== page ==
Alittle-known program has become a favorite way for agencies to hire and could be a boon to young people looking for a federal job.
It is called the Federal Career Intern Program and was designed to allow agencies to hire quickly for entry-level jobs. In its first year, fiscal 2001, the program brought 423 people into the government. Three years later, agencies hired 7,017 interns through the program.
These interns joined the government in the lower to middle ranks, at General Schedule 5 through 9, with typical salaries ranging from $30,000 to $40,000.
The program allows federal agencies to hire for two-year internships and to train and develop the interns for careers in government. After completing the internship, the employees are given permanent status as career civil servants.
The program has become so popular that agencies use it more than other special hiring programs, such as Outstanding Scholar and the Veterans Recruitment Appointment, a report by the Merit Systems Protection Board shows.
The board's report suggests that the intern program could supplant regular civil service hiring procedures, which call for jobs to be advertised widely and for applicants to be selected for employment through a fair and open competition.
The intern program was established by presidential order in July 2000 as a way to speed up hiring in a number of occupations. The first warnings of a big retirement wave had been sounded that year, and there was concern that agencies could be at risk of a brain drain if large numbers of employees opted to retire.
About 38 percent of the civil service is 51 or older, with a large cohort in the 55-to-59 range, according to the Office of Personnel Management. Linda M. Springer, the OPM director, said in a recent interview that OPM data suggest that substantial numbers of federal employees will retire between 2008 and 2010.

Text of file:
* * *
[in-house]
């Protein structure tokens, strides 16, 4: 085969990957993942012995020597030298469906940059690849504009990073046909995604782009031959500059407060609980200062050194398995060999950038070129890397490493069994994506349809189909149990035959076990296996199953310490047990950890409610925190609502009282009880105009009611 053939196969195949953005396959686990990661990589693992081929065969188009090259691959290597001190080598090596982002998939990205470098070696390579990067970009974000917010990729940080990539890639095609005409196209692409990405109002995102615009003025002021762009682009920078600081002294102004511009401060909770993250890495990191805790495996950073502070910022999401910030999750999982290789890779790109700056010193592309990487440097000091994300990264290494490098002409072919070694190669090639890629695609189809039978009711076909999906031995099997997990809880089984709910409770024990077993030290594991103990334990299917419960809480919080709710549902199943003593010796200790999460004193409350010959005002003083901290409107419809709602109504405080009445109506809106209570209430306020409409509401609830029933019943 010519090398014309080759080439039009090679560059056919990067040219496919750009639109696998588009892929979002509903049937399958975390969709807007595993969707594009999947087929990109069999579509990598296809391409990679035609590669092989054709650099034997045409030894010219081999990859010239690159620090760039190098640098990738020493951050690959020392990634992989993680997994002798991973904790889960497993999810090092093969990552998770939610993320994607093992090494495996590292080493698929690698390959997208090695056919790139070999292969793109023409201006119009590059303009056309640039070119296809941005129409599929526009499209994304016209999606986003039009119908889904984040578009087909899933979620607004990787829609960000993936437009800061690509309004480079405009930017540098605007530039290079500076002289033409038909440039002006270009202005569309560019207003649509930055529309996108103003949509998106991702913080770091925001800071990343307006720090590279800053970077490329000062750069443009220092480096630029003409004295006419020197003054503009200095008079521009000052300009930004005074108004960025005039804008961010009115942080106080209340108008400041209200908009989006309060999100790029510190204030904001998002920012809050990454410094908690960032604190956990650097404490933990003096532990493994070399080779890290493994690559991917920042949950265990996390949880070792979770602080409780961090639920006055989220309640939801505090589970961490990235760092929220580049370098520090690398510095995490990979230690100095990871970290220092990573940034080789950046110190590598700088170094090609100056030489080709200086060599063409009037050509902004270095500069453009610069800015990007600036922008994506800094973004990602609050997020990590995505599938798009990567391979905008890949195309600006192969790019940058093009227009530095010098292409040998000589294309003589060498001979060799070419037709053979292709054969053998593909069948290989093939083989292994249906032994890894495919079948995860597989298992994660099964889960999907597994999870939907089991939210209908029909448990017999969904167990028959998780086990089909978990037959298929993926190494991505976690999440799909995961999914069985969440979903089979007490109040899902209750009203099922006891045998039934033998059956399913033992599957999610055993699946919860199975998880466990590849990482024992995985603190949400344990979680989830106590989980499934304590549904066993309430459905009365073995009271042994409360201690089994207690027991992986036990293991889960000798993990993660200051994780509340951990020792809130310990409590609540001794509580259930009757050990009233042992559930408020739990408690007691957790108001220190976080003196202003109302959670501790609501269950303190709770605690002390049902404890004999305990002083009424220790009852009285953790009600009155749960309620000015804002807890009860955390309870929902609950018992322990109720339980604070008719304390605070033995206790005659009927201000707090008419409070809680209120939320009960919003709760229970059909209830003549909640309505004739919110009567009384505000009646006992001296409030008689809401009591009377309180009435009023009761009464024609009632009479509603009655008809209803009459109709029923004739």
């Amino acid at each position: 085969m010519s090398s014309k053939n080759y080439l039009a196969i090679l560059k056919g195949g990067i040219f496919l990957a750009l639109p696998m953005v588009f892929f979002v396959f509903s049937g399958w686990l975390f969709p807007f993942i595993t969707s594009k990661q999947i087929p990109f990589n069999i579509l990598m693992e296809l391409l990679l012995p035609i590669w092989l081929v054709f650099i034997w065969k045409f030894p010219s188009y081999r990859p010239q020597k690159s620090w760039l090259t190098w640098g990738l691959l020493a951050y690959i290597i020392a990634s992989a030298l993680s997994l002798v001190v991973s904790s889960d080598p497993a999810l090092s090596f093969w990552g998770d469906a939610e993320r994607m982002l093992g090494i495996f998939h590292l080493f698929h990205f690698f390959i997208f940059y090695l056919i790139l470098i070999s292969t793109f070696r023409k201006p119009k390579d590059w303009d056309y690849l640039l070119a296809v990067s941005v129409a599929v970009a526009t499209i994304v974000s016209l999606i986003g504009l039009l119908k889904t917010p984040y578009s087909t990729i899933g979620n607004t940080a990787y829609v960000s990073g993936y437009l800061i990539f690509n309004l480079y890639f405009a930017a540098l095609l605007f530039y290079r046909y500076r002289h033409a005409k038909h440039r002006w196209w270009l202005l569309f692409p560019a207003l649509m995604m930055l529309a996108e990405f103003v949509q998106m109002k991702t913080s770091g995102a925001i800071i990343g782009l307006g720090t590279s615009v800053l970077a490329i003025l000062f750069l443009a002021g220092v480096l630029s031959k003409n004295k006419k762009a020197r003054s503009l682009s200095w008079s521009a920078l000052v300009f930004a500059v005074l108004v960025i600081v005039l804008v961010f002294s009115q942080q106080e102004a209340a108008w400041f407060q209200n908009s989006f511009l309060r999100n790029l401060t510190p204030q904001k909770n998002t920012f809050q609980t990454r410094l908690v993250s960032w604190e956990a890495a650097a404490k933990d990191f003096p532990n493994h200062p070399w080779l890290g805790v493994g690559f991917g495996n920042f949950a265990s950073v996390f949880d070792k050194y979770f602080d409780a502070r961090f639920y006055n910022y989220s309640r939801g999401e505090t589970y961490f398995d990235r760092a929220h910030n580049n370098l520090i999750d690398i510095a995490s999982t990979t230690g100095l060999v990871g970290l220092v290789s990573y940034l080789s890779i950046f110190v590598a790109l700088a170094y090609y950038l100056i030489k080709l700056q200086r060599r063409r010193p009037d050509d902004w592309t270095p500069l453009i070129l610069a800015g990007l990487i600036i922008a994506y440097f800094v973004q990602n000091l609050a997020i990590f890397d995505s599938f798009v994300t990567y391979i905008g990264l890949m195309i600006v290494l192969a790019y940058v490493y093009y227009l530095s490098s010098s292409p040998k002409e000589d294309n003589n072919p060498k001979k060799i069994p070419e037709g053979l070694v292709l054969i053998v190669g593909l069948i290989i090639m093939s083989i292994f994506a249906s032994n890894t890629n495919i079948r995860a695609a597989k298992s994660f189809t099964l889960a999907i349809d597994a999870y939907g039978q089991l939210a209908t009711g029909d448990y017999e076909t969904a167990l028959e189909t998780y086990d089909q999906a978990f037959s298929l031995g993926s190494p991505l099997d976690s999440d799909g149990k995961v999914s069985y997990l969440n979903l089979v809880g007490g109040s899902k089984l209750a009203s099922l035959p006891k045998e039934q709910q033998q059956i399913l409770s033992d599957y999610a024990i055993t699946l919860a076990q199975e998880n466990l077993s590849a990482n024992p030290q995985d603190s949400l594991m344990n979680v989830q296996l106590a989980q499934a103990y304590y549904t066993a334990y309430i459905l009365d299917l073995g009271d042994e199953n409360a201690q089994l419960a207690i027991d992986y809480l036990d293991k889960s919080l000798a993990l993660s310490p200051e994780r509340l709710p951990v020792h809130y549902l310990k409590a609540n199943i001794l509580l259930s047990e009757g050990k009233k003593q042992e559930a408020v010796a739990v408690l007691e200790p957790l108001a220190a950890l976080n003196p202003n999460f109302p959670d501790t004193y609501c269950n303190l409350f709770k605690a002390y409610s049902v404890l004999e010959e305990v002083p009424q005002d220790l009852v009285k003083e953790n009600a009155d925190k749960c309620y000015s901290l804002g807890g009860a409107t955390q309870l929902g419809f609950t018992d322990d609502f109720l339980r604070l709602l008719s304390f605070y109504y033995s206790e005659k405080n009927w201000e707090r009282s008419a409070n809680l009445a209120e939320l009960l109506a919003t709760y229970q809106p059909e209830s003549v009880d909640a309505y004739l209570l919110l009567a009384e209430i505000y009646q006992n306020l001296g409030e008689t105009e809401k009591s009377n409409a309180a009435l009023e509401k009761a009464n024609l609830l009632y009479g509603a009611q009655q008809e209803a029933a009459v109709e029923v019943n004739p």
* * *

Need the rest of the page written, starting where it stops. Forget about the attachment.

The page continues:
The two-year internship program will probably help agencies meet the challenge of hiring younger workers. Agencies may hire career interns anytime, and no public notice of job openings is required.
Interns receive the same pay and benefits as regular federal employees at their grade levels, and they are eligible to receive pay increases and promotions, including accelerated promotions.
The study by the MSPB, an independent agency that monitors trends in the civil service, found that agencies rely heavily on college visits and job fairs to attract internship applicants.
For the report, MSPB researchers surveyed more than 1,000 interns and supervisors to collect information on how the intern program is used and perceived. Ligaya J. Fernandez of MSPB's office of policy and evaluation was project manager for the report.
For fiscal 2001-04, the MSPB study found, 61 percent of the interns hired had bachelor's degrees, and an additional 13 percent had master's or higher degrees. Their average age was 30, and 80 percent said they had no prior federal service.
The interns were hired into 194 occupations, including customs inspectors, auditors, electrical engineers, contract specialists and program analysts, the report said.
Ninety percent of the interns said they planned to stay in their current jobs or stay with their agencies in another position -- "an encouraging finding," the report said.
But the report also raised some red flags.
The MSPB expressed concern that agencies could rely too much on the intern program for hiring and create a "closed" process "where only favored groups or individuals can be considered and appointed to federal jobs."
MSPB also raised questions about whether agencies weeded out people who were undeserving of federal employment. Many interns rated as average probably should be let go, the report said, "because someone who is an average performer as an intern may be a marginal or poor performer when placed in a journeyman position."
In a statement accompanying the report, Neil A.G. McPhie, the MSPB chairman, said agencies hiring through the intern program also must remember to adhere to government-wide principles that call for fair treatment, equal opportunity and veterans' preference.
"Agencies can unwittingly violate these principles and rules, which can result in a weakened civil service," McPhie said.